TEAM SWEDEN: TRE KRONOR, TEAM NICK LIDSTRÖM, THE LØS ÄNGELES KINGS, SVENSKARNA LAG, TEAM MJÖLNIR
It hasn’t been too long since Sweden’s last Olympic gold medal (they took the 2006 tournament in Turin, Italy), but the major players in Swedish hockey are very different. Gone are the days of Peter Forsberg, Mäts Sundin, and Nicklas Lidström. The young guns of the 2006 team – Henrik Zetterberg, the Sedin twins, Henrik Lundqvist, Niklas Kronwall – are now the elder statesmen, while new faces have emerged to carry Sweden’s hockey hopes.
Young defensemen like Erik Karlsson, Oliver Ekman-Larsson, and Niklas Hjalmarsson have emerged as reliable, positionally sound defenders who can contribute offensively. Electrifying forwards Nicklas Backstrom, Alex Steen, and Gabriel Landeskog (the youngest captain in the NHL) have reinforced Sweden’s status as a producer of elite hockey talent. When veteran Johan Franzen was deemed unfit to play in Sochi due to a concussion, the Swedes replaced him with 24-year-old Gustav Nyquist. When veteran Henrik Sedin was deemed unfit to play in Sochi due to a rib injury, the Swedes replaced him with 23-year-old Marcus Johansson.
The Swedish team is strong at every position, including between the pipes, as returning gold medal winner Henrik Lundqvist has remained among the NHL’s best goaltenders. Despite a shaky start to the season, King Henrik has found his form and, with all eyes firmly on the Russians, should perform above expectations. Sweden is hoping so, because his backups, Jhonas Enroth and Jonas Gustavsson, aren’t exactly NHL All-Stars (you know, like Lundqvist).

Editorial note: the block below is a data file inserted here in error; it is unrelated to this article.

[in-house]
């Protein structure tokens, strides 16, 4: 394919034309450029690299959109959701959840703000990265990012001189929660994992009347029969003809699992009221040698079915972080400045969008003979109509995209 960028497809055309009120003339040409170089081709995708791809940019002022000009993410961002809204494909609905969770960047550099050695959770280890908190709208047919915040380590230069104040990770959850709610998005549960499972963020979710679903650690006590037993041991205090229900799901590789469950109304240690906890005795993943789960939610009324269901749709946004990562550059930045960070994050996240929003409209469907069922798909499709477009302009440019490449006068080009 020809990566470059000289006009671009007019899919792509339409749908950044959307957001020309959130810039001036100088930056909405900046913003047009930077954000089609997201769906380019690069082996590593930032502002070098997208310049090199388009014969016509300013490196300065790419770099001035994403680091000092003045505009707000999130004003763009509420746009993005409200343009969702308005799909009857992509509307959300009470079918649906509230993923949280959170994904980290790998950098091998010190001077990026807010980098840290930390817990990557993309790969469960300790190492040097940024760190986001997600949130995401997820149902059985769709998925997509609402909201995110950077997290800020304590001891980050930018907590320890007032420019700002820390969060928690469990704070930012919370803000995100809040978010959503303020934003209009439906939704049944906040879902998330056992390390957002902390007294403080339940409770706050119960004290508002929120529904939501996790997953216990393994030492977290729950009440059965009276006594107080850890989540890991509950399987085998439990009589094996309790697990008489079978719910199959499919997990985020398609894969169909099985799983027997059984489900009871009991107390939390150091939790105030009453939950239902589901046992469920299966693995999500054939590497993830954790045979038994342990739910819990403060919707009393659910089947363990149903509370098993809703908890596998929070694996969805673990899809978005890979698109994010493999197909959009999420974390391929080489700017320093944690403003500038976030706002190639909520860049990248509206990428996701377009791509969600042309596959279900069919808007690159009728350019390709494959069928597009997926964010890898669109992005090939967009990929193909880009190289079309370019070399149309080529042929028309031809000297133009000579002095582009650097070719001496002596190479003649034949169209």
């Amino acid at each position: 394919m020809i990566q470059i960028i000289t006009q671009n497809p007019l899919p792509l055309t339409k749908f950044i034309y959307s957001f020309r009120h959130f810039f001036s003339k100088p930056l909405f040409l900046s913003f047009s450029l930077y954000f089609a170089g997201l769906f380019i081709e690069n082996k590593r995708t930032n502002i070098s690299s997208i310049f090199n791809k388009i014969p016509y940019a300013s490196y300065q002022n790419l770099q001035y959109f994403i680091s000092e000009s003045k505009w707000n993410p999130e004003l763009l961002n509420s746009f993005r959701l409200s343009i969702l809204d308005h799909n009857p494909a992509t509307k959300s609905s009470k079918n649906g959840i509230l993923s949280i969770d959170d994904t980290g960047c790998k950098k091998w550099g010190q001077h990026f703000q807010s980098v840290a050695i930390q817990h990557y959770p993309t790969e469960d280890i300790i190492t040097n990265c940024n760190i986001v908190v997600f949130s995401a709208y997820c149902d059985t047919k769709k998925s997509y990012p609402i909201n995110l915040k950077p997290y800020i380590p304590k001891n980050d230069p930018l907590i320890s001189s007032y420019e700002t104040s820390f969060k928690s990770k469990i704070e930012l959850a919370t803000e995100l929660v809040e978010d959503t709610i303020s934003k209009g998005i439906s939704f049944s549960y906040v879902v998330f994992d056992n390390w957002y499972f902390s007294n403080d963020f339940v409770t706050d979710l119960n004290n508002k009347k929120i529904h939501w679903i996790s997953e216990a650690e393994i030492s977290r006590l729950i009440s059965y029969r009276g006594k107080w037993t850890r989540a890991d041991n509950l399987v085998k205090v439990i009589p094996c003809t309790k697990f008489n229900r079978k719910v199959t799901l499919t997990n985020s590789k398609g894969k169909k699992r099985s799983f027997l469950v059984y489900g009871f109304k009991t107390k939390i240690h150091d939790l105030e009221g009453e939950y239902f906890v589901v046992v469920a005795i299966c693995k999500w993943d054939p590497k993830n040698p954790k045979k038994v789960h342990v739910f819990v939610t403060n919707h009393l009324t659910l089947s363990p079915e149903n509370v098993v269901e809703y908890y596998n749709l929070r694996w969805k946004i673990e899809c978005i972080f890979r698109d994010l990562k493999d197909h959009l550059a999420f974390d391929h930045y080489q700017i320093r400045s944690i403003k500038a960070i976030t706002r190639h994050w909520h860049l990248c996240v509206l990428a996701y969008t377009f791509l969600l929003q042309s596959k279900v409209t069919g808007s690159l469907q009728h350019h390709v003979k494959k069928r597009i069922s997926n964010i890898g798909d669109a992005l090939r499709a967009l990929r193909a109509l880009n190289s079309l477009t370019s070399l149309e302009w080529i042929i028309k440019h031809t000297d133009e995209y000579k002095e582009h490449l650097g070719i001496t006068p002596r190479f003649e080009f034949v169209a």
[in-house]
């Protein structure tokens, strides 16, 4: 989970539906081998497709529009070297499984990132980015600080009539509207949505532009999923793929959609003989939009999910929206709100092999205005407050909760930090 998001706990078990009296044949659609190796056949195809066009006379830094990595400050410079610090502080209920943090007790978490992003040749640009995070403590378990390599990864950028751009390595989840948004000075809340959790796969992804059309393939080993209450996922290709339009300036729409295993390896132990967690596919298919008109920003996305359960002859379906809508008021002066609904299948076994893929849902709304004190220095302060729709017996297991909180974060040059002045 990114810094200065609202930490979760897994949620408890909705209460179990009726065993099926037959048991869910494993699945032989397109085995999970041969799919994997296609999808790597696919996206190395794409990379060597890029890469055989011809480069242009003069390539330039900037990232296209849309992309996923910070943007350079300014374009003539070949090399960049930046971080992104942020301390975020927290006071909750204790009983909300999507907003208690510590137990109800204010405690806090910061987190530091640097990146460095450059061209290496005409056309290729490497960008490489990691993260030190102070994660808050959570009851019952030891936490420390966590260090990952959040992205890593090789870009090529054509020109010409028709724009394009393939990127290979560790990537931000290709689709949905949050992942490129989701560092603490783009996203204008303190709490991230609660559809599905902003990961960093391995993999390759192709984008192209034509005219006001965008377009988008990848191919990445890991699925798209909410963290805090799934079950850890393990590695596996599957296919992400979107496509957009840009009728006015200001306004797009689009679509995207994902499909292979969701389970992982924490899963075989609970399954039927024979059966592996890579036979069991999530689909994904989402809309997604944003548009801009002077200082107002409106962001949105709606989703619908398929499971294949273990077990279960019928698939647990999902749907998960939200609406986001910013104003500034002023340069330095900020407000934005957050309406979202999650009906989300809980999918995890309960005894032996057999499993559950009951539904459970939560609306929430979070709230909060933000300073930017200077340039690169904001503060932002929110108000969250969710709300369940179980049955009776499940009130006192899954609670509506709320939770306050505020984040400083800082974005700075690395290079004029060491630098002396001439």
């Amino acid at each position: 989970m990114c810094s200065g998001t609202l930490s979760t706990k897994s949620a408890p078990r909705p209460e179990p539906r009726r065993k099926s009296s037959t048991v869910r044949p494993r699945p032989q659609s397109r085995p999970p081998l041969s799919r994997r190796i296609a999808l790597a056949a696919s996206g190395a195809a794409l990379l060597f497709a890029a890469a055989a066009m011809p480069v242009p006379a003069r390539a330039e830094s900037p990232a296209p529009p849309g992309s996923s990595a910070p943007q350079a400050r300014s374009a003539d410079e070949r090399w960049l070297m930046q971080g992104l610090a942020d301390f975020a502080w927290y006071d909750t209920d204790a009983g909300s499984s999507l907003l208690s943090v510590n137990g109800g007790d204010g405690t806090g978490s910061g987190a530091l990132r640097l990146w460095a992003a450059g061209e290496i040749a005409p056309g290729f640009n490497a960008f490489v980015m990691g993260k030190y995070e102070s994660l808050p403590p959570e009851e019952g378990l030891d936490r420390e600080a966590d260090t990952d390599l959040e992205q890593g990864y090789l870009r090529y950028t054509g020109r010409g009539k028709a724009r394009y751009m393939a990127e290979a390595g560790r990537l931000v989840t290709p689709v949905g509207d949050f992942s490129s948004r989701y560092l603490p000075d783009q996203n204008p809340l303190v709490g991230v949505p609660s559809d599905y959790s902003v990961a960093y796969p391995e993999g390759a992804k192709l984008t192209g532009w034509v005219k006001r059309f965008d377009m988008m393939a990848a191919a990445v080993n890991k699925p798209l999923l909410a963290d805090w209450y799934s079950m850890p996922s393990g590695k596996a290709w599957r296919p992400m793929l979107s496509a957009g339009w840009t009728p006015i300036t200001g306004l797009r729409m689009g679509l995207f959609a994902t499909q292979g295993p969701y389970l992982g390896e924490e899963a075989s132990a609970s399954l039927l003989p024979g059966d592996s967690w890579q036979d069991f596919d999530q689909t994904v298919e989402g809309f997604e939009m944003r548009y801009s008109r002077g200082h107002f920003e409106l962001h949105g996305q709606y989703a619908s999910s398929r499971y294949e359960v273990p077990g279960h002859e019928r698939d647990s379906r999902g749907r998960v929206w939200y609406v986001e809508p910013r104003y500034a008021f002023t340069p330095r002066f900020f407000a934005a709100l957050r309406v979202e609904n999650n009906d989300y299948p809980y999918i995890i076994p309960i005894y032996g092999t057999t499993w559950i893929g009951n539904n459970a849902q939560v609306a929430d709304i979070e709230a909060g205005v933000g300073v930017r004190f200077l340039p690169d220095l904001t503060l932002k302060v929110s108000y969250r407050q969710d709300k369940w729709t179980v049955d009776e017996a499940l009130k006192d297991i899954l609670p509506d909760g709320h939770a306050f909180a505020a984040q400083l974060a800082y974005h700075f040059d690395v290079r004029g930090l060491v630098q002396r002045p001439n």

Though much has changed over the years, at least one thing has stayed the same, as one of the elder statesmen from the 06 team is an even elderer statesman this year: Daniel Alfredsson. For the first time in his career, Alfredsson is playing with a team other than the Ottawa Senators; he signed with the Detroit Red Wings as a free agent over the summer. In 45 games, Alfresson is third on the Wings with 34 points. He’s been a consistent performer throughout his long career, including in international competition, with 23 points in 20 Olympic games; he led the ’06 gold medal squad with 10 points.
Sweden’s roster is comprised almost entirely of NHLers; only forward Jimmie Ericsson, older brother of teammate Jonathan Ericsson, isn’t currently playing for an NHL club. Like Canada and the US, Sweden’s roster is littered with winners at every level.
TEAM USA: TEAM FREEDOM, AMERICA! FUCK YEAH!, THE NSA, TEAM SUCK IT WE WON THE COLD WAR, TEAM 1980 FIVEVER, PATRICK KANE AND THE E STREET BAND
Going into the 2010 Olympics, the Americans were a relative unknown. Filled mostly with young, unproven talent like Patrick Kane, Phil Kessel, Ryan Suter, Zach Parise, Joe Pavelski, and Bobby Ryan, the Americans shocked the hockey world by defeating heavy favorites Canada 5-3 to win their initial group. After breezing through the elimination matchups (including a 6-1 trouncing of Finland), the US lost the gold medal match to Canada in arguably the greatest game ever played (sorry, Jake).